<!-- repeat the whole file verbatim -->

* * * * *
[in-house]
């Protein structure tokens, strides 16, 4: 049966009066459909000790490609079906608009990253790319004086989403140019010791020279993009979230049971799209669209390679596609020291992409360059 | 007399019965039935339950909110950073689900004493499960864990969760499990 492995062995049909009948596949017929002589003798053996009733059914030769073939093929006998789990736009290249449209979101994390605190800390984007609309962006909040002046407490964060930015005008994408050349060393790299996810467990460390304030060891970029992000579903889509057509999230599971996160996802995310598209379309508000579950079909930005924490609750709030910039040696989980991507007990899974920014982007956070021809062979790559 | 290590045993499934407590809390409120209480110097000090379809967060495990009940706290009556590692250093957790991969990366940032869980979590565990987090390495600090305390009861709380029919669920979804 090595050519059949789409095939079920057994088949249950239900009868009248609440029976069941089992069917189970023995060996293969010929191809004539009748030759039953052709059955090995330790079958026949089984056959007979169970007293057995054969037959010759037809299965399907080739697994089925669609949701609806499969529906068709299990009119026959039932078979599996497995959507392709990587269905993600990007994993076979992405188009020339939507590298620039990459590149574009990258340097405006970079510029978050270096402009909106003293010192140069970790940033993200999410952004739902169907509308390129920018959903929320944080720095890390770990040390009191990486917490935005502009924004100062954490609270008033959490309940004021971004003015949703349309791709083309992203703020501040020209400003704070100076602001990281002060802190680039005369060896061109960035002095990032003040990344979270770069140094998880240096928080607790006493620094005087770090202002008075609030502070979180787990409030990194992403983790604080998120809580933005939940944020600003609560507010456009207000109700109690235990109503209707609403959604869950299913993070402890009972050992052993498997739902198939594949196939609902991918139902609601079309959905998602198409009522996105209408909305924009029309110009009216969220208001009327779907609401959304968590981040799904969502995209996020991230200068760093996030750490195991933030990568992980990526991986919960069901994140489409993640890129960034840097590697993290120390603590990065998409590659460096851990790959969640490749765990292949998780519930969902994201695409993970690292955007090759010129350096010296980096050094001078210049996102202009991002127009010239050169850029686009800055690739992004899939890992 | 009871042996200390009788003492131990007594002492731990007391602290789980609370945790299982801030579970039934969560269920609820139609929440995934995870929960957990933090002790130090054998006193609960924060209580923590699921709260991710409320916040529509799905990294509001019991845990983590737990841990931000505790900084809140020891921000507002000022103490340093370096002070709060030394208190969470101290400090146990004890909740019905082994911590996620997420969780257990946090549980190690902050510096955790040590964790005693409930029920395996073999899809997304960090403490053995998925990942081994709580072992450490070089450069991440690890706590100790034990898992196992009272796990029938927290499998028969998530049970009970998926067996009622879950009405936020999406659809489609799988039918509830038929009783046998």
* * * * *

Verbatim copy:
[in-house]
């Protein structure tokens, strides 16, 4: 049966009066459909000790490609079906608009990253790319004086989403140019010791020279993009979230049971799209669209390679596609020291992409360059 | 007399019965039935339950909110950073689900004493499960864990969760499990 492995062995049909009948596949017929002589003798053996009733059914030769073939093929006998789990736009290249449209979101994390605190800390984007609309962006909040002046407490964060930015005008994408050349060393790299996810467990460390304030060891970029992000579903889509057509999230599971996160996802995310598209379309508000579950079909930005924490609750709030910039040696989980991507007990899974920014982007956070021809062979790559 | 290590045993499934407590809390409120209480110097000090379809967060495990009940706290009556590692250093957790991969990366940032869980979590565990987090390495600090305390009861709380029919669920979804 090595050519059949789409095939079920057994088949249950239900009868009248609440029976069941089992069917189970023995060996293969010929191809004539009748030759039953052709059955090995330790079958026949089984056959007979169970007293057995054969037959010759037809299965399907080739697994089925669609949701609806499969529906068709299990009119026959039932078979599996497995959507392709990587269905993600990007994993076979992405188009020339939507590298620039990459590149574009990258340097405006970079510029978050270096402009909106003293010192140069970790940033993200999410952004739902169907509308390129920018959903929320944080720095890390770990040390009191990486917490935005502009924004100062954490609270008033959490309940004021971004003015949703349309791709083309992203703020501040020209400003704070100076602001990281002060802190680039005369060896061109960035002095990032003040990344979270770069140094998880240096928080607790006493620094005087770090202002008075609030502070979180787990409030990194992403983790604080998120809580933005939940944020600003609560507010456009207000109700109690235990109503209707609403959604869950299913993070402890009972050992052993498997739902198939594949196939609902991918139902609601079309959905998602198409009522996105209408909305924009029309110009009216969220208001009327779907609401959304968590981040799904969502995209996020991230200068760093996030750490195991933030990568992980990526991986919960069901994140489409993640890129960034840097590697993290120390603590990065998409590659460096851990790959969640490749765990292949998780519930969902994201695409993970690292955007090759010129350096010296980096050094001078210049996102202009991002127009010239050169850029686009800055690739992004899939890992 | 009871042996200390009788003492131990007594002492731990007391602290789980609370945790299982801030579970039934969560269920609820139609929440995934995870929960957990933090002790130090054998006193609960924060209580923590699921709260991710409320916040529509799905990294509001019991845990983590737990841990931000505790900084809140020891921000507002000022103490340093370096002070709060030394208190969470101290400090146990004890909740019905082994911590996620997420969780257990946090549980190690902050510096955790040590964790005693409930029920395996073999899809997304960090403490053995998925990942081994709580072992450490070089450069991440690890706590100790034990898992196992009272796990029938927290499998028969998530049970009970998926067996009622879950009405936020999406659809489609799988039918509830038929009783046998």